And so, about two weeks ago, Bordainick put a letter out to his member base asking if anyone would be interested in investing. “We in a sense created our own Angel List,” he says. Of the 17,000 members that Dinner Lab emailed, 1,500 responded saying they were interested. And of those, about 750 self-identified as "accredited investors."
Current securities law dictates that an entrepreneur can only equity crowdfund, or raise money from a group of people by selling portions of his or her company to individuals who meet a handful of specifications deeming them sufficiently wealthy. Government regulators determine these people are capable of making their own investment decisions. These investors are called “accredited investors” in Securities and Exchange Commission jargon. Thanks to a law, the Jumpstart Our Business Startups Act, or JOBS, signed by President Obama in April 2012, it is now legal for private businesses to publicly solicit that they are raising funds which is exactly what Dinner Lab is doing. (Before the rule change, it was illegal for private businesses to advertise that they were raising money in the U.S.)
This story could play out differently down the road when the rules for rest of the JOBS Act are finalized. The SEC has yet to pass rules that would make it legal for non-accredited investors to participate in equity-crowdfunding rounds. If those rules had already been implemented, then Dinner Lab would have been able to tap those 750 investors who expressed interest in investing in Dinner Lab, but don’t qualify as accredited investors.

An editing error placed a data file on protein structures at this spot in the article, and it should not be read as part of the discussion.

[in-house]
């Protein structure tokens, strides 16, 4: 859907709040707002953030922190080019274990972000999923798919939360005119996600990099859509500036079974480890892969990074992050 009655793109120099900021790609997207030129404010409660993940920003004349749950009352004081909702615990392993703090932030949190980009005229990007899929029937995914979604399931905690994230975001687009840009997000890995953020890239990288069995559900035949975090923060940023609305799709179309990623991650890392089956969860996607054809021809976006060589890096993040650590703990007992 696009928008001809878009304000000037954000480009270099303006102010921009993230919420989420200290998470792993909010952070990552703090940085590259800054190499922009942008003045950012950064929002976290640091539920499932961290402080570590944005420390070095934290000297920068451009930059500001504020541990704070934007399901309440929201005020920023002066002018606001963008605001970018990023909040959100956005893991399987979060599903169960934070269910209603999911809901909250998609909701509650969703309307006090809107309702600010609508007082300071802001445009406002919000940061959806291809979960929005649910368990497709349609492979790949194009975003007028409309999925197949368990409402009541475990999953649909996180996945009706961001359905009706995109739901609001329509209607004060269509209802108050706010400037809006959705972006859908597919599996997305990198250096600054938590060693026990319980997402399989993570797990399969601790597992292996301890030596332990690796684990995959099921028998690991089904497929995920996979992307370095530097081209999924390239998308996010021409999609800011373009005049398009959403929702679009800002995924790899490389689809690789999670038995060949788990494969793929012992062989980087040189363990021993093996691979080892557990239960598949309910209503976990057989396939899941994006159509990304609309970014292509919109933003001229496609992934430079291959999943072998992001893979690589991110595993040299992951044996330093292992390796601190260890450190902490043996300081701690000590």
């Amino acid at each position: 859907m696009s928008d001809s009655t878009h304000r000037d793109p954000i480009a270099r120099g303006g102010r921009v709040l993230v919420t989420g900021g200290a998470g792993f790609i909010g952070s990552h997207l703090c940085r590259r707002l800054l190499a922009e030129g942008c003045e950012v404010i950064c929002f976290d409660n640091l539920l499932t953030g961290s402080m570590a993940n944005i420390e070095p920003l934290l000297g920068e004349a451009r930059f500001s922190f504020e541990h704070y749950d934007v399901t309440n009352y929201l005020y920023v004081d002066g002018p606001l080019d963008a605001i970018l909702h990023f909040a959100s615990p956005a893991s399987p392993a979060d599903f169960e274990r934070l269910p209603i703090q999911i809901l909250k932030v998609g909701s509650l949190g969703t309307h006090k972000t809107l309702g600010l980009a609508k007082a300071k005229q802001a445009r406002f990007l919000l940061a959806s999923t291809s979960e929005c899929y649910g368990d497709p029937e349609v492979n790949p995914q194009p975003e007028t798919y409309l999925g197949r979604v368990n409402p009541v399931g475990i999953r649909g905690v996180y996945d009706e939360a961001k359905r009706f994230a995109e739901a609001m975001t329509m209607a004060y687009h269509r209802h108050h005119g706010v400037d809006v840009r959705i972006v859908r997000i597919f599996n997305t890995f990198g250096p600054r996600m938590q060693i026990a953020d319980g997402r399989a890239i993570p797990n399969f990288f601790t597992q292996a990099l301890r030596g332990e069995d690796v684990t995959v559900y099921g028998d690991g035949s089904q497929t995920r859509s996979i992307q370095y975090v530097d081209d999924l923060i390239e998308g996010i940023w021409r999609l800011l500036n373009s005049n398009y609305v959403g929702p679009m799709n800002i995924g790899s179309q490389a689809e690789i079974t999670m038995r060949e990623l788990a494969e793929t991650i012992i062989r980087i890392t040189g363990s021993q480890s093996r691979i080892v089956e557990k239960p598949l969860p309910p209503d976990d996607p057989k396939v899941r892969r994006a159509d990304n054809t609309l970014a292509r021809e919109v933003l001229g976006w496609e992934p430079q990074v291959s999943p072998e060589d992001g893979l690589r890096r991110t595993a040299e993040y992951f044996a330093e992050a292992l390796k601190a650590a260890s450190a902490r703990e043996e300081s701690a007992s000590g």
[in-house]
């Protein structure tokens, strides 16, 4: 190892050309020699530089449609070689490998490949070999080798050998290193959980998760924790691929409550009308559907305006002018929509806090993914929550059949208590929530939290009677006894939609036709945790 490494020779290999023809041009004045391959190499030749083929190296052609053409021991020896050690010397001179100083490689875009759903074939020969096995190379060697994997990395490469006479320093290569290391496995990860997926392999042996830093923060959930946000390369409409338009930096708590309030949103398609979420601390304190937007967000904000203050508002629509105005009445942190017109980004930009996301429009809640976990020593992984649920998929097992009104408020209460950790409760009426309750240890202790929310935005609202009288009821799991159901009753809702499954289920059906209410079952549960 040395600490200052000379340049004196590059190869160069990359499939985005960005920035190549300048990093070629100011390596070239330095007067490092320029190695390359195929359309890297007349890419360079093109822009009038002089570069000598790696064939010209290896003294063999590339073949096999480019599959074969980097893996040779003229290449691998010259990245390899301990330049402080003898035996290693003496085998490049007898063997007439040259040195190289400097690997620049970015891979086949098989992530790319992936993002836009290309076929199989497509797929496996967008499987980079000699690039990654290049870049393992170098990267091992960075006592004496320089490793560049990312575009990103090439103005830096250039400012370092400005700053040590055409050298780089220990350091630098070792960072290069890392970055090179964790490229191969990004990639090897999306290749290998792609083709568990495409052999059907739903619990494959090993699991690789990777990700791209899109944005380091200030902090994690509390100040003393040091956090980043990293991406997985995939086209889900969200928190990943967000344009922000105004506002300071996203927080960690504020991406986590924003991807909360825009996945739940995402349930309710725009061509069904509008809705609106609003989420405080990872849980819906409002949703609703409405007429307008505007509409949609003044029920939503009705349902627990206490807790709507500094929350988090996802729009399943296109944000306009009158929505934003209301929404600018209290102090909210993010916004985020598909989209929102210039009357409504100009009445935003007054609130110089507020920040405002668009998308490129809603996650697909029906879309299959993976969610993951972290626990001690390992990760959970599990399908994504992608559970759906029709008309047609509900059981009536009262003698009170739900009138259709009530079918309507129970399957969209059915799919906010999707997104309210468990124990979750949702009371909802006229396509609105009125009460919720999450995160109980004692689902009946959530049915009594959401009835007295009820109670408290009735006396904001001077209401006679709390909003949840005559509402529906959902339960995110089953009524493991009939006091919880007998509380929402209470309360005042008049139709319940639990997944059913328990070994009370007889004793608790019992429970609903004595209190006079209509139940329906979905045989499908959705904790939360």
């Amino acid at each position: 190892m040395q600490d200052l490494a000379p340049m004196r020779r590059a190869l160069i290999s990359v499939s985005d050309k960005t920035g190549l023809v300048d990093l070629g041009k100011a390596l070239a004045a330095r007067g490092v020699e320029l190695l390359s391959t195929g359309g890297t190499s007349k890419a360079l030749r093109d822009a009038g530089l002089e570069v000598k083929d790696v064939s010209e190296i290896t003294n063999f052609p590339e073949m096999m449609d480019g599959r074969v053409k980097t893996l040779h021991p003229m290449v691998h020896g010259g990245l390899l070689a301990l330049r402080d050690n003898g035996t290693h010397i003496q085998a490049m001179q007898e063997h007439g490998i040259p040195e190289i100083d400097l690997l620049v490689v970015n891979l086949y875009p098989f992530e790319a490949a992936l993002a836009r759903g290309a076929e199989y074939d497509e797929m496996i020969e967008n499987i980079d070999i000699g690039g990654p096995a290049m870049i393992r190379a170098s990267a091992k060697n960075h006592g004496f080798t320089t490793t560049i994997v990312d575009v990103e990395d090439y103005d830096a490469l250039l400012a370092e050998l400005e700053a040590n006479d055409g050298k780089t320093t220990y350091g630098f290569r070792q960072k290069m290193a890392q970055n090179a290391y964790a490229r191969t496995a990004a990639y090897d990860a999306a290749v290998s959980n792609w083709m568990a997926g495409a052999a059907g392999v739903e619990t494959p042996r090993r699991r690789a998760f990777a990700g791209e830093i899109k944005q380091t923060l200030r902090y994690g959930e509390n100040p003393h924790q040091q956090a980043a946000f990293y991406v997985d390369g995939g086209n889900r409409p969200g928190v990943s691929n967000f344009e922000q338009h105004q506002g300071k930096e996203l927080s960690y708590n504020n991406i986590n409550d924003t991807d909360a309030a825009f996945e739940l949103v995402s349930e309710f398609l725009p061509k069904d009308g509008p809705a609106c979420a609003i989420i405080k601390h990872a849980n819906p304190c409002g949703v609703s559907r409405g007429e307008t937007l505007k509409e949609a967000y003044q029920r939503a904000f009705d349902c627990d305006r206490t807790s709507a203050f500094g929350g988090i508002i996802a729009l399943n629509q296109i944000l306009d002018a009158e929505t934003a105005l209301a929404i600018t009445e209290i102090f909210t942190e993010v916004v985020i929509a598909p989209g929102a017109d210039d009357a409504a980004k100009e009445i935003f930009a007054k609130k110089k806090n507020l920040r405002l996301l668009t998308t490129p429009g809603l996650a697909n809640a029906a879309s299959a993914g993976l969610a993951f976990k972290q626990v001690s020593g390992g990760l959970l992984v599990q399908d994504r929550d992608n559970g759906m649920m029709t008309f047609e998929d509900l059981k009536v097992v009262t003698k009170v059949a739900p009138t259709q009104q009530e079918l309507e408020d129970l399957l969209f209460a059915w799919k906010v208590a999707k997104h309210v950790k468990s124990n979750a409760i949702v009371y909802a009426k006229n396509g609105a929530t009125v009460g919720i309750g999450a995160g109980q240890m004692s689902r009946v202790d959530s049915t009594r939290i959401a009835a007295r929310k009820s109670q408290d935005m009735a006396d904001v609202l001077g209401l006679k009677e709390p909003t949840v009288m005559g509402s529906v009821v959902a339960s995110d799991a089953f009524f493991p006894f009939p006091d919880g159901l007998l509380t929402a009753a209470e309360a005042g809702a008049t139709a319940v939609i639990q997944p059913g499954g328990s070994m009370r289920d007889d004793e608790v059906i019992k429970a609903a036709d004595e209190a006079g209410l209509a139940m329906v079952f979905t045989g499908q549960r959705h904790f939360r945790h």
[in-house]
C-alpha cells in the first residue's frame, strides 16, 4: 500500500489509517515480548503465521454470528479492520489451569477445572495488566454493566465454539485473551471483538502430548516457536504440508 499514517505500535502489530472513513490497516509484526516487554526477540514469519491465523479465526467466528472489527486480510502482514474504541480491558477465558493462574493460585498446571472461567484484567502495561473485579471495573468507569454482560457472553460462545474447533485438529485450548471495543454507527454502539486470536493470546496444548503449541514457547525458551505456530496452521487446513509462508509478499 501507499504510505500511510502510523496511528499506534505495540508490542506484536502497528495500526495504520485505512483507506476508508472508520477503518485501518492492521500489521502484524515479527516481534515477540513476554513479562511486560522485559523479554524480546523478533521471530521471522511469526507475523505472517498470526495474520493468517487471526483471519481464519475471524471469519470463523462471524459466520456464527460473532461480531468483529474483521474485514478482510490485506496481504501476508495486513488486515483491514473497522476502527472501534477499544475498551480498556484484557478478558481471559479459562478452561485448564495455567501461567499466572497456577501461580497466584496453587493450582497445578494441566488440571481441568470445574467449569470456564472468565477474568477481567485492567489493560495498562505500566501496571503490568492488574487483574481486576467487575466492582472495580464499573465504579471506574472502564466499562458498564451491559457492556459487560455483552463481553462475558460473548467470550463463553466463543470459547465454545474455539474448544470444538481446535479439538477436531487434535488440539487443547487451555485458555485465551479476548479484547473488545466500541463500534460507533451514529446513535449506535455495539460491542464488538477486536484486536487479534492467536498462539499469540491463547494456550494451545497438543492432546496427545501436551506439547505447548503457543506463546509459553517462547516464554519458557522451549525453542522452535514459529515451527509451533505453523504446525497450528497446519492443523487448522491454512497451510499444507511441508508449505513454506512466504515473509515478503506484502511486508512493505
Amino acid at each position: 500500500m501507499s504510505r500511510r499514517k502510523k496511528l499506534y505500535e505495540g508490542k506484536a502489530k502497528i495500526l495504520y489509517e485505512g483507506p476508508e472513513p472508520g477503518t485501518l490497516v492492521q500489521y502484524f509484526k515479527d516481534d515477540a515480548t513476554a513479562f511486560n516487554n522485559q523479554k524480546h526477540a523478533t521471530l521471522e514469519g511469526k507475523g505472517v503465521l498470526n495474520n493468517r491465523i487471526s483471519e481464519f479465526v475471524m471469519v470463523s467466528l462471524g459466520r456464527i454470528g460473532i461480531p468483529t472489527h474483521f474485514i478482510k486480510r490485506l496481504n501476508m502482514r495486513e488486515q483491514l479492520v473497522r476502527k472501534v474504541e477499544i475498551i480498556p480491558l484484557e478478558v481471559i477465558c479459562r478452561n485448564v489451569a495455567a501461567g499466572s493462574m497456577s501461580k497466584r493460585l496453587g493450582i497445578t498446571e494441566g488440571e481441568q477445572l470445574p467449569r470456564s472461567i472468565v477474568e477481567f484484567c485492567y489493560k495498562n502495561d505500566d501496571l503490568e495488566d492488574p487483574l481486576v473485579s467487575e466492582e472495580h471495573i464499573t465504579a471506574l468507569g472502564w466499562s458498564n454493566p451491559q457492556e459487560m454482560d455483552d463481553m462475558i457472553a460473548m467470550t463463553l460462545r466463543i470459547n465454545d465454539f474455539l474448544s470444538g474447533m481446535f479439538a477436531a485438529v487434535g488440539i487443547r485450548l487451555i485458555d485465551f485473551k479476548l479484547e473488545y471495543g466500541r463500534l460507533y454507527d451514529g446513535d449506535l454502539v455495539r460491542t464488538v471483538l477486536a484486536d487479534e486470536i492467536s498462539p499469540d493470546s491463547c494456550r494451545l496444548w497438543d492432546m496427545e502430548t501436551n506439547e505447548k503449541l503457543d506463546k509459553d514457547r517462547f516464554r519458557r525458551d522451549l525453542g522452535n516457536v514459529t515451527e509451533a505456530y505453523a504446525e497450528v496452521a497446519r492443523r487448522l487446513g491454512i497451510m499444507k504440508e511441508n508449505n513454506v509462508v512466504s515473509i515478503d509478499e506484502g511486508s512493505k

Bordainick and his legal advisors are being ultra-careful to be sure that as they push the boundaries of crowdfunding, they don’t step over the boundaries of what is legal and what is illegal. The means obsessing over tax documents and parsing through legal jargon. But the power of what Dinner Lab is doing comes into focus when you step back a bit and look at the community of people who participate in the Dinner Lab experience. Members range from their 20s to their 70s and Bordainick takes great pride in the diversity of personal narrative that is attracted to Dinner Lab events.
“It is really powerful when a decent chunk of your membership is like, ‘I believe in what you guys are doing, I want to see you guys succeed.’ That is really powerful and we take that with a really serious degree of care,” says Bordainick.
Catherine Clifford is senior entrepreneurship writer at CNBC. She was formerly a senior writer at Entrepreneur.com, the small business reporter at CNNMoney and an assistant in the New York bureau for CNN. Clifford attended Columbia University where she earned a bachelor's degree. She lives in Brooklyn, N.Y. You can follow her on Twitter at @CatClifford.